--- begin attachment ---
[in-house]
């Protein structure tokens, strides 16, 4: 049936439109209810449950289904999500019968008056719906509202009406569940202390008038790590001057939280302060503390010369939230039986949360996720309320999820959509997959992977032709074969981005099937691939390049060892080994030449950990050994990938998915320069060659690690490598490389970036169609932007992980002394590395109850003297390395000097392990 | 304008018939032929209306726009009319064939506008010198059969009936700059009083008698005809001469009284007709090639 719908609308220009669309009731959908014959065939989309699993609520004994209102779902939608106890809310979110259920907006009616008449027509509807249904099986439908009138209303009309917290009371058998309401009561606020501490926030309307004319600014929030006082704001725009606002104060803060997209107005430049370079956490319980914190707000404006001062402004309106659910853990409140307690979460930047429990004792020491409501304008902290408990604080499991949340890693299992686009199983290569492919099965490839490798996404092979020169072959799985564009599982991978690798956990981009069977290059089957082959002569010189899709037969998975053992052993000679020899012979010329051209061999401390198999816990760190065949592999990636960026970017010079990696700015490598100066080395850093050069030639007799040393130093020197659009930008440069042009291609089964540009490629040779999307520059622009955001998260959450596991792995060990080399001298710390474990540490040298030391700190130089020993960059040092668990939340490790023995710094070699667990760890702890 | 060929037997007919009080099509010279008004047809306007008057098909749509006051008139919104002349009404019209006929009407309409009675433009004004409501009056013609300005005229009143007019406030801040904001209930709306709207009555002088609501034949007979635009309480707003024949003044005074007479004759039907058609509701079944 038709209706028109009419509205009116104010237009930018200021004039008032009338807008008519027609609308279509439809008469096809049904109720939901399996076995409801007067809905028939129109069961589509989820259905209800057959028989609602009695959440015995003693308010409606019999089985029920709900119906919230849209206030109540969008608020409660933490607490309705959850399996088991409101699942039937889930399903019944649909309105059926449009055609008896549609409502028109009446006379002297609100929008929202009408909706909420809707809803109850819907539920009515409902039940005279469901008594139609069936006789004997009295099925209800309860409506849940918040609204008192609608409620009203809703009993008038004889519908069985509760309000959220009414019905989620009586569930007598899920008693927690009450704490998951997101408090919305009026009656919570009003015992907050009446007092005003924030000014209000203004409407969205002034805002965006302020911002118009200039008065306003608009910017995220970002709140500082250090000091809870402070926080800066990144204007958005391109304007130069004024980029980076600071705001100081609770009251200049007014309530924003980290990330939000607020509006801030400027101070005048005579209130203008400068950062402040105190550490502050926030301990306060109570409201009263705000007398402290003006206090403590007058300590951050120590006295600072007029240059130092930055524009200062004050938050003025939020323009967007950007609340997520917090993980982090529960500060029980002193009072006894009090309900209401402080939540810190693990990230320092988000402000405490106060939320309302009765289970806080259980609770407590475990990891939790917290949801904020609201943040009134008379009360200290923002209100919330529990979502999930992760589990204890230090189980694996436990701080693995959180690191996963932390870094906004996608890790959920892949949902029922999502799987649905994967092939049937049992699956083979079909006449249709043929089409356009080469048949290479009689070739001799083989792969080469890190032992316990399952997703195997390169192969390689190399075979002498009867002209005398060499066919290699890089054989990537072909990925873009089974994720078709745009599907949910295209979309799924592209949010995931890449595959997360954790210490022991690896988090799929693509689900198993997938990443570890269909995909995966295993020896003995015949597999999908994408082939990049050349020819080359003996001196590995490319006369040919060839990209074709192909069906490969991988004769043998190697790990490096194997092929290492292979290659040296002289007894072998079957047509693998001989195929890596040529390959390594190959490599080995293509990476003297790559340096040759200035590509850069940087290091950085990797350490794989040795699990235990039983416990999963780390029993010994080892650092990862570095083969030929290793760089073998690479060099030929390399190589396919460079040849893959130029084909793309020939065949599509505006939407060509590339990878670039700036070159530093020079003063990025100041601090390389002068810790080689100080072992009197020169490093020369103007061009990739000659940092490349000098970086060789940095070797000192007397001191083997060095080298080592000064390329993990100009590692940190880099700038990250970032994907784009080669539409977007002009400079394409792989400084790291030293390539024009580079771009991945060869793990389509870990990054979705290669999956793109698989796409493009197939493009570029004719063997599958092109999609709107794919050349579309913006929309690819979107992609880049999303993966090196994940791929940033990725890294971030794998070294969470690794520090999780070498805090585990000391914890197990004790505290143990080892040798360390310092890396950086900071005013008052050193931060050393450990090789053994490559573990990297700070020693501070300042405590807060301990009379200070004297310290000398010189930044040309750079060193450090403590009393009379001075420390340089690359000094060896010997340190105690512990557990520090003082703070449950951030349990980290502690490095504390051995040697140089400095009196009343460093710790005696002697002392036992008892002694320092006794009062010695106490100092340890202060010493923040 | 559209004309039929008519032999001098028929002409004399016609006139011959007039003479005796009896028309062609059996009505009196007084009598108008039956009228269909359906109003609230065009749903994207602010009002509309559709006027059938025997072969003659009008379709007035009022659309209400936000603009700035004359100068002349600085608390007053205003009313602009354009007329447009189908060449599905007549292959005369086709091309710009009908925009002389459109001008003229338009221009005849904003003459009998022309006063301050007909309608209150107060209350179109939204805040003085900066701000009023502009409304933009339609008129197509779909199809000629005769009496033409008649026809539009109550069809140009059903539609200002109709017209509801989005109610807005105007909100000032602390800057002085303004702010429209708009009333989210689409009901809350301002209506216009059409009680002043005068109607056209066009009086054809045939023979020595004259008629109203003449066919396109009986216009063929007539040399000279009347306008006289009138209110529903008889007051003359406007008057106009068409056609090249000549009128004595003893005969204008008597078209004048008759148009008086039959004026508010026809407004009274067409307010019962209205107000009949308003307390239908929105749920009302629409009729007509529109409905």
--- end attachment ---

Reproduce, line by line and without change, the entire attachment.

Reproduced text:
[in-house]
């Protein structure tokens, strides 16, 4: 049936439109209810449950289904999500019968008056719906509202009406569940202390008038790590001057939280302060503390010369939230039986949360996720309320999820959509997959992977032709074969981005099937691939390049060892080994030449950990050994990938998915320069060659690690490598490389970036169609932007992980002394590395109850003297390395000097392990 | 304008018939032929209306726009009319064939506008010198059969009936700059009083008698005809001469009284007709090639 719908609308220009669309009731959908014959065939989309699993609520004994209102779902939608106890809310979110259920907006009616008449027509509807249904099986439908009138209303009309917290009371058998309401009561606020501490926030309307004319600014929030006082704001725009606002104060803060997209107005430049370079956490319980914190707000404006001062402004309106659910853990409140307690979460930047429990004792020491409501304008902290408990604080499991949340890693299992686009199983290569492919099965490839490798996404092979020169072959799985564009599982991978690798956990981009069977290059089957082959002569010189899709037969998975053992052993000679020899012979010329051209061999401390198999816990760190065949592999990636960026970017010079990696700015490598100066080395850093050069030639007799040393130093020197659009930008440069042009291609089964540009490629040779999307520059622009955001998260959450596991792995060990080399001298710390474990540490040298030391700190130089020993960059040092668990939340490790023995710094070699667990760890702890 | 060929037997007919009080099509010279008004047809306007008057098909749509006051008139919104002349009404019209006929009407309409009675433009004004409501009056013609300005005229009143007019406030801040904001209930709306709207009555002088609501034949007979635009309480707003024949003044005074007479004759039907058609509701079944 038709209706028109009419509205009116104010237009930018200021004039008032009338807008008519027609609308279509439809008469096809049904109720939901399996076995409801007067809905028939129109069961589509989820259905209800057959028989609602009695959440015995003693308010409606019999089985029920709900119906919230849209206030109540969008608020409660933490607490309705959850399996088991409101699942039937889930399903019944649909309105059926449009055609008896549609409502028109009446006379002297609100929008929202009408909706909420809707809803109850819907539920009515409902039940005279469901008594139609069936006789004997009295099925209800309860409506849940918040609204008192609608409620009203809703009993008038004889519908069985509760309000959220009414019905989620009586569930007598899920008693927690009450704490998951997101408090919305009026009656919570009003015992907050009446007092005003924030000014209000203004409407969205002034805002965006302020911002118009200039008065306003608009910017995220970002709140500082250090000091809870402070926080800066990144204007958005391109304007130069004024980029980076600071705001100081609770009251200049007014309530924003980290990330939000607020509006801030400027101070005048005579209130203008400068950062402040105190550490502050926030301990306060109570409201009263705000007398402290003006206090403590007058300590951050120590006295600072007029240059130092930055524009200062004050938050003025939020323009967007950007609340997520917090993980982090529960500060029980002193009072006894009090309900209401402080939540810190693990990230320092988000402000405490106060939320309302009765289970806080259980609770407590475990990891939790917290949801904020609201943040009134008379009360200290923002209100919330529990979502999930992760589990204890230090189980694996436990701080693995959180690191996963932390870094906004996608890790959920892949949902029922999502799987649905994967092939049937049992699956083979079909006449249709043929089409356009080469048949290479009689070739001799083989792969080469890190032992316990399952997703195997390169192969390689190399075979002498009867002209005398060499066919290699890089054989990537072909990925873009089974994720078709745009599907949910295209979309799924592209949010995931890449595959997360954790210490022991690896988090799929693509689900198993997938990443570890269909995909995966295993020896003995015949597999999908994408082939990049050349020819080359003996001196590995490319006369040919060839990209074709192909069906490969991988004769043998190697790990490096194997092929290492292979290659040296002289007894072998079957047509693998001989195929890596040529390959390594190959490599080995293509990476003297790559340096040759200035590509850069940087290091950085990797350490794989040795699990235990039983416990999963780390029993010994080892650092990862570095083969030929290793760089073998690479060099030929390399190589396919460079040849893959130029084909793309020939065949599509505006939407060509590339990878670039700036070159530093020079003063990025100041601090390389002068810790080689100080072992009197020169490093020369103007061009990739000659940092490349000098970086060789940095070797000192007397001191083997060095080298080592000064390329993990100009590692940190880099700038990250970032994907784009080669539409977007002009400079394409792989400084790291030293390539024009580079771009991945060869793990389509870990990054979705290669999956793109698989796409493009197939493009570029004719063997599958092109999609709107794919050349579309913006929309690819979107992609880049999303993966090196994940791929940033990725890294971030794998070294969470690794520090999780070498805090585990000391914890197990004790505290143990080892040798360390310092890396950086900071005013008052050193931060050393450990090789053994490559573990990297700070020693501070300042405590807060301990009379200070004297310290000398010189930044040309750079060193450090403590009393009379001075420390340089690359000094060896010997340190105690512990557990520090003082703070449950951030349990980290502690490095504390051995040697140089400095009196009343460093710790005696002697002392036992008892002694320092006794009062010695106490100092340890202060010493923040 | 559209004309039929008519032999001098028929002409004399016609006139011959007039003479005796009896028309062609059996009505009196007084009598108008039956009228269909359906109003609230065009749903994207602010009002509309559709006027059938025997072969003659009008379709007035009022659309209400936000603009700035004359100068002349600085608390007053205003009313602009354009007329447009189908060449599905007549292959005369086709091309710009009908925009002389459109001008003229338009221009005849904003003459009998022309006063301050007909309608209150107060209350179109939204805040003085900066701000009023502009409304933009339609008129197509779909199809000629005769009496033409008649026809539009109550069809140009059903539609200002109709017209509801989005109610807005105007909100000032602390800057002085303004702010429209708009009333989210689409009901809350301002209506216009059409009680002043005068109607056209066009009086054809045939023979020595004259008629109203003449066919396109009986216009063929007539040399000279009347306008006289009138209110529903008889007051003359406007008057106009068409056609090249000549009128004595003893005969204008008597078209004048008759148009008086039959004026508010026809407004009274067409307010019962209205107000009949308003307390239908929105749920009302629409009729007509529109409905």